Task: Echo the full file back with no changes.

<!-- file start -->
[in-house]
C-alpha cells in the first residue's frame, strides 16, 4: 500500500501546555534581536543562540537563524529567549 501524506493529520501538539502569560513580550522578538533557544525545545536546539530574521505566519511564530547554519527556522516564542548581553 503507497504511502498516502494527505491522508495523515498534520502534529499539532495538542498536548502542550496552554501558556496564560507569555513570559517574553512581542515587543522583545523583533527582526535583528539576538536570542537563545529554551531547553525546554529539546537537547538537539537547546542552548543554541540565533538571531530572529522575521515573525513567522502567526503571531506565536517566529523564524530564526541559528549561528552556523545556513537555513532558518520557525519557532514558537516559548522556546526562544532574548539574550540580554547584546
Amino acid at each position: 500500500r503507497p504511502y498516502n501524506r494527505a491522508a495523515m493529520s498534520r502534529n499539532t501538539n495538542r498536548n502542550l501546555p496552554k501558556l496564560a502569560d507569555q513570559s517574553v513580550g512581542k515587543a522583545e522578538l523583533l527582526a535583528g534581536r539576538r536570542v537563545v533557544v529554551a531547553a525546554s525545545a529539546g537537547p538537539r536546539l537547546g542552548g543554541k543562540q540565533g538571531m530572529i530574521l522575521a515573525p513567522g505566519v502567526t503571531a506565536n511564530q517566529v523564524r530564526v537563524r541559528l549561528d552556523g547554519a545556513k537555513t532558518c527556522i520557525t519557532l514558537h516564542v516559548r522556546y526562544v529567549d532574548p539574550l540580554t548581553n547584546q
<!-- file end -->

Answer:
[in-house]
C-alpha cells in the first residue's frame, strides 16, 4: 500500500501546555534581536543562540537563524529567549 501524506493529520501538539502569560513580550522578538533557544525545545536546539530574521505566519511564530547554519527556522516564542548581553 503507497504511502498516502494527505491522508495523515498534520502534529499539532495538542498536548502542550496552554501558556496564560507569555513570559517574553512581542515587543522583545523583533527582526535583528539576538536570542537563545529554551531547553525546554529539546537537547538537539537547546542552548543554541540565533538571531530572529522575521515573525513567522502567526503571531506565536517566529523564524530564526541559528549561528552556523545556513537555513532558518520557525519557532514558537516559548522556546526562544532574548539574550540580554547584546
Amino acid at each position: 500500500r503507497p504511502y498516502n501524506r494527505a491522508a495523515m493529520s498534520r502534529n499539532t501538539n495538542r498536548n502542550l501546555p496552554k501558556l496564560a502569560d507569555q513570559s517574553v513580550g512581542k515587543a522583545e522578538l523583533l527582526a535583528g534581536r539576538r536570542v537563545v533557544v529554551a531547553a525546554s525545545a529539546g537537547p538537539r536546539l537547546g542552548g543554541k543562540q540565533g538571531m530572529i530574521l522575521a515573525p513567522g505566519v502567526t503571531a506565536n511564530q517566529v523564524r530564526v537563524r541559528l549561528d552556523g547554519a545556513k537555513t532558518c527556522i520557525t519557532l514558537h516564542v516559548r522556546y526562544v529567549d532574548p539574550l540580554t548581553n547584546q